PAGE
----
The US Marine Corps is pressing forward with a fleet-wide maintenance reset of the Sikorsky CH-53E Super Stallion as it awaits delivery of the CH-53K King Stallion replacement, which has flown for the first time with an external load.

Speaking at a congressional hearing on 20 April, USMC deputy commandant for aviation Jon Davis said the E-model has “probably the worst” readiness rate in the service’s aviation inventory.

An independent assessment concluded that not enough attention has been paid to the heavy-lift type after 13 years of punishing combat operations in the Middle East and many CH-53 pilots haven't been able to log enough flight time because their aircraft are grounded for repairs.

In response, Davis says every CH-53 helicopter will undergo 100 days of heavy maintenance and the lead aircraft of that initiative is now flying. It will take approximately three years to overhaul all 140 USMC Super Stallions at a rate of 48 overhauls per year.


CH-53E Super Stallions train in Yuma, Arizona

US Marine Corps

According to written testimony, the difficulty of maintaining the CH-53E and 28 MH-53E Sea Dragon minesweepers underscores the importance of fielding the King Stallion – a programme that was launch in 2003 and is currently tracking toward service entry in fiscal year 2019.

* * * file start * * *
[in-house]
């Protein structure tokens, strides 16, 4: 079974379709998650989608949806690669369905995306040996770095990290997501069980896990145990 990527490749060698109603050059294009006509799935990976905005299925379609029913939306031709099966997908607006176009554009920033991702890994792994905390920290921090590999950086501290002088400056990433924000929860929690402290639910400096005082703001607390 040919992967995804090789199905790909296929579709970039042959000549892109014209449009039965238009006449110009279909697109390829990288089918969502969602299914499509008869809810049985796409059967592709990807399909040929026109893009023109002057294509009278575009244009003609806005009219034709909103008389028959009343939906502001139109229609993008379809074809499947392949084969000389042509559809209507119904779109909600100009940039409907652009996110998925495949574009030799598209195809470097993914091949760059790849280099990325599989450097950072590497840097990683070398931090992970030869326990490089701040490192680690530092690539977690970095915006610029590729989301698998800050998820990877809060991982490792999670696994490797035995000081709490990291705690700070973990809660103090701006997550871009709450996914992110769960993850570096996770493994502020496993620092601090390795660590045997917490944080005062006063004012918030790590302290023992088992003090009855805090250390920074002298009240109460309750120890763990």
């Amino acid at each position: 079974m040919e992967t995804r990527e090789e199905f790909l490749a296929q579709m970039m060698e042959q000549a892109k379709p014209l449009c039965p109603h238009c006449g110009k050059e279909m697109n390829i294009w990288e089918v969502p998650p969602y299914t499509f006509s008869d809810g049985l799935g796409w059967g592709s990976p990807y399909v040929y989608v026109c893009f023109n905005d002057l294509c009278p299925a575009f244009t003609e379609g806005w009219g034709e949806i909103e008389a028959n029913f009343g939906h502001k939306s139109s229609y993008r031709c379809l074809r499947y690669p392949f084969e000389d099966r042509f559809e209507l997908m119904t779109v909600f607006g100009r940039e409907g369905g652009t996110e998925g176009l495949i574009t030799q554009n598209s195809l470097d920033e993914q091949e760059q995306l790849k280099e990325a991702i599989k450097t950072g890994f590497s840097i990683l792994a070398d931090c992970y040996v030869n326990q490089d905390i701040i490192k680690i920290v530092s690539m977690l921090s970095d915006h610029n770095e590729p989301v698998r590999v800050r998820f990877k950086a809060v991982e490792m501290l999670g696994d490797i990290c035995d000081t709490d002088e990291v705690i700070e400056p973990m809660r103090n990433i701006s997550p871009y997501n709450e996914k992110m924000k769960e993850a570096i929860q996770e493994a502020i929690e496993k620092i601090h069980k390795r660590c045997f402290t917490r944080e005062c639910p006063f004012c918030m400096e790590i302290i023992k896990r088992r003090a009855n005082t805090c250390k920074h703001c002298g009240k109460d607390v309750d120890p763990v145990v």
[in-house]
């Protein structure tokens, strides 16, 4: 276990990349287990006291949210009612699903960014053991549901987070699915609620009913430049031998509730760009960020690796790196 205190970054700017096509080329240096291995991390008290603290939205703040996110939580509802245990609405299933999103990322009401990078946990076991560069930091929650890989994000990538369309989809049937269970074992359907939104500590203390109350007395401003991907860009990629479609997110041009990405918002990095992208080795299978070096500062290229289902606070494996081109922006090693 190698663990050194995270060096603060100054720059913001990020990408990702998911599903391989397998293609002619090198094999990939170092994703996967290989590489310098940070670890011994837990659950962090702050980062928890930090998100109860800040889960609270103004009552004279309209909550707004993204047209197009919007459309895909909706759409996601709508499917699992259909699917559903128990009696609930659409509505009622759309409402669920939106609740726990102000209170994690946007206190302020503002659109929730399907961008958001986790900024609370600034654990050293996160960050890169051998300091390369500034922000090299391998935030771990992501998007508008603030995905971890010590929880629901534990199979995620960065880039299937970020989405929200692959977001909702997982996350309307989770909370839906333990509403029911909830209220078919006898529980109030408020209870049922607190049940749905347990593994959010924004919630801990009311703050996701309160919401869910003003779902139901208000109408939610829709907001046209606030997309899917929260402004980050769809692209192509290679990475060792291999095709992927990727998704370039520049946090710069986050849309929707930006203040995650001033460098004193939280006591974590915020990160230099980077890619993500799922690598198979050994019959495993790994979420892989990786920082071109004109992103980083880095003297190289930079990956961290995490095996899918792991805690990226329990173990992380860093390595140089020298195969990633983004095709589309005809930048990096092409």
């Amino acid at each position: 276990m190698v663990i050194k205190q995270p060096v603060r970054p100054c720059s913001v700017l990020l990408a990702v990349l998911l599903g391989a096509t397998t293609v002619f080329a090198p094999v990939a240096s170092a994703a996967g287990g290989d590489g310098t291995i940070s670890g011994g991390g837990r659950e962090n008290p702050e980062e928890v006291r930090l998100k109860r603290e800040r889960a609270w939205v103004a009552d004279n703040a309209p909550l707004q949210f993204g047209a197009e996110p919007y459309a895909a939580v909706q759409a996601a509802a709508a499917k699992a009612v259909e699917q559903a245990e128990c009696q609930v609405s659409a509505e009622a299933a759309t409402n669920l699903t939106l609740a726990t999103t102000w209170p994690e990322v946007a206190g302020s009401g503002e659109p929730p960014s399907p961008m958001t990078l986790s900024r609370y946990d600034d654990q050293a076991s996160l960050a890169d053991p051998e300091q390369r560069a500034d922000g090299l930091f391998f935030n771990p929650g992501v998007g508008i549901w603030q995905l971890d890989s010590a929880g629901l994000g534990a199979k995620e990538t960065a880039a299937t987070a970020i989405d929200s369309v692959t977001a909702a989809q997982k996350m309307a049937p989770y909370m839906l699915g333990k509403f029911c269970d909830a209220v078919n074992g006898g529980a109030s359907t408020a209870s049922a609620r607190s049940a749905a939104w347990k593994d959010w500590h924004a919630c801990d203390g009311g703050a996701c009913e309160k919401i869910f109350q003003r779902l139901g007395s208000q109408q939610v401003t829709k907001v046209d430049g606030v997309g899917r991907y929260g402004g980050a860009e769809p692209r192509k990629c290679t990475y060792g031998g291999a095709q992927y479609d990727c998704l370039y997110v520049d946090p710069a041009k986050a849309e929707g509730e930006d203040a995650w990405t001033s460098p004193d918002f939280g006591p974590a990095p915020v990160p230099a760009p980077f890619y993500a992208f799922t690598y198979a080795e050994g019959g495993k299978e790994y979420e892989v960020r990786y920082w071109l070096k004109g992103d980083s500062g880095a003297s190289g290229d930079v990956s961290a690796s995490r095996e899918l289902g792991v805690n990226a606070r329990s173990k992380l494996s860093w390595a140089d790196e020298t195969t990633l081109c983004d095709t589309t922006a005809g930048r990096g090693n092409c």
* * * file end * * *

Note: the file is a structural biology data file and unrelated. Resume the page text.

The CH-53E community has logged 95,000 combat flight hours since the invasion of Iraq in 2003 and has lost fourteen aircraft in that time, including two that collided during a nighttime training exercise at sea in Hawaii. Of those 14 losses, half were combat losses and the other seven were training accidents.

In a significant milestone for the CH-53K programme, one of the two flight test aircraft at Sikorsky's plant in West Palm Beach, Florida has lifted a 5.4t (12,000lb) external load. The next step is to carry that external load at 120kt (222km/h) before switching to 9t (20,000lb) and eventually 12t (27,000lb) loads.

Sikorsky CH-53K King Stallion. Sikorsky Image

CH-53K King Stallion conducts first external load lift


The ultimate goal is for the aircraft, designed with three GE Aviation T408-400 engines and seven composite main rotor blades, to carry a 12t payload over 110nm in the most difficult conditions helicopter — in density altitudes up to 6,000ft with temperatures up to 35°C (95°F).

The aircraft has three cargo hooks to carry independent loads or lift one 16t (36,000lb) load.

“Our flight envelope expansion efforts remain on track, and we continue to make good progress toward our initial operational test assessment later this year, and ultimately full aircraft system qualification,” says Sikorsky's vice-president of CH-53K programmes Mike Torok.

The CH-53K first flew on 27 October 2015 and the second aircraft joined the flight test campaign in January. Sikorsky says the King Stallion test fleet has logged 50 flight hours and reached the desired speed of 140kt (259km/h). The remaining two test assets will be ready “this summer”.

Sikorsky CH-53K King Stallion. Sikorsky Image

Artists impression of the CH-53K external cargo hook system